In Part One, we reviewed dove habitat and hopefully gleaned a few tips and tactics on scouting good spots. However, when it comes to dove hunting, every time you go afield to hunt these fast flying feathered rockets, you will gain more insight into one of America’s favorite game birds and hopefully discover why they are so much fun to hunt.
On a Wing and a Prayer
Because of the fast-paced action dove’s offer, you will burn through some ammo in the field. Most dove hunters typically stand motionless as the birds are approaching, and wait until the last-minute to mount their gun. That movement alone often causes the birds to rocket or flare out of shot range.
Instead, learn how to move and mount the gun in slow motion, pointing the gun at the birds when you mount will reduce the likelihood of the doves flaring before the shot.
Although many dogs and their owners jump at the opportunity to brush up on their skills with dove hunting, getting your canine back into condition after several months of downtime can be dangerous. Keeping hydrated is important while you are hunting, but during the dog days of late summer it is extremely essential, especially for your dog. Watch for signs of heat exhaustion such as fatigue and heavy panting. Limit your dog to retrieving a few doves here and there and not every single dove.
Try to hunt near a watering hole and give your pooch the opportunity to take a dip in between the flights of doves. Look for shade to position yourself and your dog, and pack a collapsible water bowl and plenty of fresh, cool water.
Dove decoys help draw the birds into closer range, but knowing where to position the decoys can increase your success rates in the field.
Knowing the wind direction is important because doves take off and land with their beaks in the wind, so position your decoys accordingly. If you are using a tree, place the decoys as high as you can reach, but within site of approaching birds. If you plan on using a fence line, take a lesson from the birds and watch for the distance the live birds sit apart from each other on the wire. Typically, it is anywhere from 8 to 12 inches between birds.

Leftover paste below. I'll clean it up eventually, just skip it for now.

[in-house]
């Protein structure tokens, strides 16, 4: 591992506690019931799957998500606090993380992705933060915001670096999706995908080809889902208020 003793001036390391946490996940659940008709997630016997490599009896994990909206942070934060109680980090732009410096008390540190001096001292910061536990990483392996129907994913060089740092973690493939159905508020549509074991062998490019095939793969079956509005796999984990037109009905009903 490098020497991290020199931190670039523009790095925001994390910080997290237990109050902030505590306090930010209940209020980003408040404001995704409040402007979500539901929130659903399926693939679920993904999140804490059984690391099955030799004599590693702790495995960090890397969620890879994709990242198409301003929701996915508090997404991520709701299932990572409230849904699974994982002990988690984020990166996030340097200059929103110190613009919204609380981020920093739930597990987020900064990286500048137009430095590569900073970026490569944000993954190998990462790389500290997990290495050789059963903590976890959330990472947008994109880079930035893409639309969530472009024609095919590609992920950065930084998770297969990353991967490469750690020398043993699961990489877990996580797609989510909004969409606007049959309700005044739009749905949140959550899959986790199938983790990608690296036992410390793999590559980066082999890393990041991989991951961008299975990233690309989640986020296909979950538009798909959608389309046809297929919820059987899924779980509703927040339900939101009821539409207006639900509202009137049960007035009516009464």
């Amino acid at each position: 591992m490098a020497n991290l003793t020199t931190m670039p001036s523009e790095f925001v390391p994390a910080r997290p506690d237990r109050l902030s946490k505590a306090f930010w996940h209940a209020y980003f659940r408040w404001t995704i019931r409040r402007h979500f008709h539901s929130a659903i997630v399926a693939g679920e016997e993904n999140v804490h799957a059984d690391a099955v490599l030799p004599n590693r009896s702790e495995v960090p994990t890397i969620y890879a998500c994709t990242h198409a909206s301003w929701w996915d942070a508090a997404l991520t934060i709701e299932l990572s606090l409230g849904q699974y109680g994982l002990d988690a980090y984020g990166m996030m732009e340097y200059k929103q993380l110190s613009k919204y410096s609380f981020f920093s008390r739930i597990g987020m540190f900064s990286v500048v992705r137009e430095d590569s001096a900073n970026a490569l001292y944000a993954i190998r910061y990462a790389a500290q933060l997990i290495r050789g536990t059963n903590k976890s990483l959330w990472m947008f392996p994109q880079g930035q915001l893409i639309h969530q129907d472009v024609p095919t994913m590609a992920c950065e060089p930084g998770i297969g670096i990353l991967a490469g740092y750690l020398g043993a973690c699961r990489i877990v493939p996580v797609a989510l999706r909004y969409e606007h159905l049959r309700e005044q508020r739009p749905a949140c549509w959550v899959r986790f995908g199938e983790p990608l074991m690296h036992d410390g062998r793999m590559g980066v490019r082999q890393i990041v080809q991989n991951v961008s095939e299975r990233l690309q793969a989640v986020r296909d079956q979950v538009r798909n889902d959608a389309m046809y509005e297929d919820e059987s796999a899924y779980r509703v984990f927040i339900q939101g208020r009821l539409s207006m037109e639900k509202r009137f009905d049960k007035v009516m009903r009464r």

The best setup is to place several decoys on the ground, a few in a nearby tree and perhaps a few on a fence line or a fallen tree and all within about 25 to 35 yards of your setup.
Birds’ Eye View
- Sit still, stay hidden, and use camouflage.
- Stop moving—including the dog.
- Use head-to-toe camo and face paint.
- Use a gun sock or camo hunting tape to cover the shining parts of your gun.
- Birds are notorious for their keen eyesight and doves are no different. To help mask some of your movement, especially if you’re hunting with a canine or a kid, consider building a small ground blind to aid in your concealment.
Follow the Rules
According to the United States Fish and Wildlife Services (USFWS) doves are the most hunted bird of all the migratory game birds in North America and to hunt them you must have a migratory bird stamp.
The written rules of dove hunting are easy to follow; it is the unwritten rules that often get overlooked. Despite the fact that the weather maybe hot or whether you’re giving your canine friend a break in the retrieving action it doesn’t matter.
- You should always pick up every dove shot, no exceptions.
- Obtaining permission to hunt private land is getting harder and harder to do these days, so please be respectful to landowners.
- Pick up all of your spent shells, water bottles and any other trash—leave the spot better than you found it.
- Before you hunt, know and study the regulations.
Maybe it’s the exhilarating challenge of dove hunting which causes hunters to endure the hot days of late summer. Perhaps it is the lore of a family tradition. Whatever the reason, dove hunting is a very popular activity across the country and a great way to introduce new hunters to the world of hunting.
Do you have any dove hunting tips? Share them with us in the comment section.